Cancellation of removal for Lawful Permanent Resident

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ATTY. CRISPIN CADAY LOZANO

There are certain Permanent Residents who were sent to removal proceedings because of crimes, drug cases and immigration violations. If you are one of those, there is the relief of Cancellation of Removal to keep your status as Permanent Resident.

Q. Who qualifies for Cancellation of Removal as Permanent Resident?

A. The following are the requirements:

1. You have been a permanent resident for at least five (5) years;

2. Prior to service of the Notice to Appear, or prior to committing a criminal or related offense referred to in sections 12(a)(2) and 237(a)(2) of the INA, or prior to committing a security or related offense referred to in section 237(a)(4) of the INA; — you have at least seven (7)years continuous residence in the United States after having been lawfully admitted in any status; and

3. You have not been convicted of an aggravated felony.

Q. If a crime is committed within five years after entry as Permanent Resident to the U.S. does this make the Permanent Resident deportable?

A. Yes. However there is the Petty Offense exception. To qualify for this exception, the basic requirements are: (1) The noncitizen must have committed only one CIMT (ever); (2) The noncitizen must not have been “sentenced to a term of imprisonment in excess of six months (regardless of the extent to which the sentence was ultimately executed)” 6 and (3) The offense must have a maximum possible sentence of one year.

Q, If the Permanent Resident committed a second criminal offense within seven years, does this make him deportable?

A. Yes. Although he qualified for petty offense exception in the first offense, the second offense will make him deportable if committed within seven years of his admission to the U.S. Unfortunately, to qualify for Cancellation of Removal, the crime must not be committed within seven years of his admission.

Q. If the Permanent Resident committed an aggravated felony after seven years does he qualifies for Cancellation of Removal?

A. No. Anytime you committed an aggravated felony makes you deportable.

Note: This is not a legal advice. You should seek the advice of an immigration attorney about your specific circumstances. Our Law Firm handles immigration relief of Cancellation of Removal.

SUCCESS STORIES
1. On April 18, 2018, we received a grant of waiver from Immigration Court for a husband and wife client who made a misrepresentation of their marital status but has no criminal records, has long residence and strong family ties in the U.S.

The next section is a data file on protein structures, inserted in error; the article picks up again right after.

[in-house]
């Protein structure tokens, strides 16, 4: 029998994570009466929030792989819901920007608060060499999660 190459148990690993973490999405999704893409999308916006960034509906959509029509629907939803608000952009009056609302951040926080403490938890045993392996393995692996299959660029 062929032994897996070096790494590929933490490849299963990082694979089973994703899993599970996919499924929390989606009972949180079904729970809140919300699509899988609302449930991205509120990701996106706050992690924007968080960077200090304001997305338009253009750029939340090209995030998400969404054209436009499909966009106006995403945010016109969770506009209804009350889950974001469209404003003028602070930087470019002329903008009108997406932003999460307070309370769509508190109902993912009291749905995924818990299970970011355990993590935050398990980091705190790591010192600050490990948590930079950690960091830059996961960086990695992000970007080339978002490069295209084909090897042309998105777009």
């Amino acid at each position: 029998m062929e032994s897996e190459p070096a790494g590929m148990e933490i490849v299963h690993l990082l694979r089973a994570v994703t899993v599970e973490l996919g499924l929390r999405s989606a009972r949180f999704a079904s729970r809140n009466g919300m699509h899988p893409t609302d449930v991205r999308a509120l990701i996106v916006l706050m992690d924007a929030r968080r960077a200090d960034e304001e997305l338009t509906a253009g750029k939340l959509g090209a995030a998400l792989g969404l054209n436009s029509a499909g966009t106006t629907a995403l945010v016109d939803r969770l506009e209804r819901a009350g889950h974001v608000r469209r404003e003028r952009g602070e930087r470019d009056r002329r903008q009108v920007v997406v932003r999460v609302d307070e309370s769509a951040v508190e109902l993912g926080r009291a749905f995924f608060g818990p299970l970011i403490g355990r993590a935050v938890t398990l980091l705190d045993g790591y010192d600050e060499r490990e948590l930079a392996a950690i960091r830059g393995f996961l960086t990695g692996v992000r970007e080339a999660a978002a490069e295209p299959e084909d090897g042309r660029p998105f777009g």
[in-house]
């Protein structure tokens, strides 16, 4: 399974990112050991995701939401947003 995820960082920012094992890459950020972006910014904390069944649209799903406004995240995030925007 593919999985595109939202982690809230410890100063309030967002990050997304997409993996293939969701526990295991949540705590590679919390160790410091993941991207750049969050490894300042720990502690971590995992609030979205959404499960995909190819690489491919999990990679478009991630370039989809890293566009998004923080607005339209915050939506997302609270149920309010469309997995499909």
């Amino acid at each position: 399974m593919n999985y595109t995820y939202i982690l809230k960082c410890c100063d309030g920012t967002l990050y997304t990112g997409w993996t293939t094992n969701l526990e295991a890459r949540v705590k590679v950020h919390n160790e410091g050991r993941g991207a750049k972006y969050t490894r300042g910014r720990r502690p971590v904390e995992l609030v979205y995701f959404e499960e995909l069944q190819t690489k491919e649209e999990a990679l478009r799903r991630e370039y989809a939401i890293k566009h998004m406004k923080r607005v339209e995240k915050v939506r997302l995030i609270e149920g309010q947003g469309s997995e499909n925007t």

2. On April 12, 2018, the Immigration Judge in San Francisco approved a waiver of misrepresentation in applying for a visa for our client who has been in the U.S. for 26 years, no criminal record and strong family ties in the U.S.

3. On April 3, 2018, we received an approval from USCIS for a U visa for a client who was a victim of crime.

4. For the month ending March 31, 2018, we received approvals for four naturalization applications.

5. For the week ending March 31, 2018, we received approvals of six Adjustment of Status, two Application to Remove Condition on Residence and two Renewal of Green Card approvals.

6. On March 9, 2018, we received an approval from USCIS for adjustment of status for a client who was abused by her spouse. The I-601 waiver was approved based on extreme hardship.

7. On February 15, 2018, we received a grant from Immigration Judge for a waiver of misrepresentation for a client who has been in the U.S. for long period of time.

8. For the week ending February 9, 2018, we received approvals of one I-485, one N-400, one I-90 and one I-751.

9. On January 12, 2018, we received an approval of immigrant visa at the U.S. Consulate Manila for an alien who applied for I-601-A as one who entered as a seaman.

10. On January 10, 2018, we received an approval form USCIS of a self petition for abused spouse based on same sex marriage.

11. On January 3, 2018, we received an approval from the Immigration Court for a waiver of misrepresentation for a client who was charged with misrepresentation in marriage;

12. On December 15, 2017, we received an approval from USCIS for an adjustment of status for same sex marriage for an applicant who entered without inspection but has Sec. 245 (i).

13. On November 16, 2017, we received an approval from Immigration Court for a waiver of misrepresentation for entering as single daughter of U.S. citizen but actually married.

If you have immigration problems the Law Offices of Crispin C. Lozano can help you find a solution before your problem gets worse which could lead to deportation and family separation.

Crispin Caday Lozano, Esq. is an active member of the State Bar of California, the American Immigration Lawyers Association and San Francisco Trial Lawyers Association. He specializes in immigration law and personal injury. For free consultation email or call (info@ccllaw.net / 1-877-456-9266)

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